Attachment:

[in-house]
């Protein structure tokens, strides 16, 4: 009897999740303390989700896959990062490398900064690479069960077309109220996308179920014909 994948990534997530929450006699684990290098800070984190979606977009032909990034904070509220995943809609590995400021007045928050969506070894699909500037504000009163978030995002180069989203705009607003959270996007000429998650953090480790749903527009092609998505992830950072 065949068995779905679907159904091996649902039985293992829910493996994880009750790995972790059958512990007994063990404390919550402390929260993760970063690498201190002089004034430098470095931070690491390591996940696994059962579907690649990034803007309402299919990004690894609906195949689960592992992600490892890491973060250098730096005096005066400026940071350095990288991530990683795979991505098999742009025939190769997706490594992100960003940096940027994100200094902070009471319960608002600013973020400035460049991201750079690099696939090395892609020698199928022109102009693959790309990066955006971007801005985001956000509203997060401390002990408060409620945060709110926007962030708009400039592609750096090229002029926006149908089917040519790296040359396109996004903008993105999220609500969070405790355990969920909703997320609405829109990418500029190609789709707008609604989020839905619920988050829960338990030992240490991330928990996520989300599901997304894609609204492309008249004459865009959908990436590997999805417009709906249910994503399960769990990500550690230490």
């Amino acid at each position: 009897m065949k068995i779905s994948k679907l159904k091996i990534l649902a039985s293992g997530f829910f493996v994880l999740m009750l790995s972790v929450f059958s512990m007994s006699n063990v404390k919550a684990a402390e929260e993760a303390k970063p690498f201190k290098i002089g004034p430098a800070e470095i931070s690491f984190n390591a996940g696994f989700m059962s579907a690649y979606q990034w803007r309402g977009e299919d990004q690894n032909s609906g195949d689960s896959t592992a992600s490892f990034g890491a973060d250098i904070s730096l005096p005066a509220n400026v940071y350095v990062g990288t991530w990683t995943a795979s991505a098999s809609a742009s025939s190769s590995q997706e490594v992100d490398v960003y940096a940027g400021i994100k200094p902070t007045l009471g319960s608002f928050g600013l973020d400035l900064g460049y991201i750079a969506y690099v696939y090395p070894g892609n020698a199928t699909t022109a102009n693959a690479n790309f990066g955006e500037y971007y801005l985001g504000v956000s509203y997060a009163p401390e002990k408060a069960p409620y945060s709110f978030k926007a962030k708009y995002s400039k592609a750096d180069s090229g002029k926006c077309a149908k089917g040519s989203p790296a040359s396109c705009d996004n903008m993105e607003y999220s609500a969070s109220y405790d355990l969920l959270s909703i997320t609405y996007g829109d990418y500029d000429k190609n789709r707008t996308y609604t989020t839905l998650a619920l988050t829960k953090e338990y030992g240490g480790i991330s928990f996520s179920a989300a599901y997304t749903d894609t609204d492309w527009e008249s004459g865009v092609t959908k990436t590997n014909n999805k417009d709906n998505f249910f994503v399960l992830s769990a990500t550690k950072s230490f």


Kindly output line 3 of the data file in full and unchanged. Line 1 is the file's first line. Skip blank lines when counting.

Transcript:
């Amino acid at each position: 009897m065949k068995i779905s994948k679907l159904k091996i990534l649902a039985s293992g997530f829910f493996v994880l999740m009750l790995s972790v929450f059958s512990m007994s006699n063990v404390k919550a684990a402390e929260e993760a303390k970063p690498f201190k290098i002089g004034p430098a800070e470095i931070s690491f984190n390591a996940g696994f989700m059962s579907a690649y979606q990034w803007r309402g977009e299919d990004q690894n032909s609906g195949d689960s896959t592992a992600s490892f990034g890491a973060d250098i904070s730096l005096p005066a509220n400026v940071y350095v990062g990288t991530w990683t995943a795979s991505a098999s809609a742009s025939s190769s590995q997706e490594v992100d490398v960003y940096a940027g400021i994100k200094p902070t007045l009471g319960s608002f928050g600013l973020d400035l900064g460049y991201i750079a969506y690099v696939y090395p070894g892609n020698a199928t699909t022109a102009n693959a690479n790309f990066g955006e500037y971007y801005l985001g504000v956000s509203y997060a009163p401390e002990k408060a069960p409620y945060s709110f978030k926007a962030k708009y995002s400039k592609a750096d180069s090229g002029k926006c077309a149908k089917g040519s989203p790296a040359s396109c705009d996004n903008m993105e607003y999220s609500a969070s109220y405790d355990l969920l959270s909703i997320t609405y996007g829109d990418y500029d000429k190609n789709r707008t996308y609604t989020t839905l998650a619920l988050t829960k953090e338990y030992g240490g480790i991330s928990f996520s179920a989300a599901y997304t749903d894609t609204d492309w527009e008249s004459g865009v092609t959908k990436t590997n014909n999805k417009d709906n998505f249910f994503v399960l992830s769990a990500t550690k950072s230490f």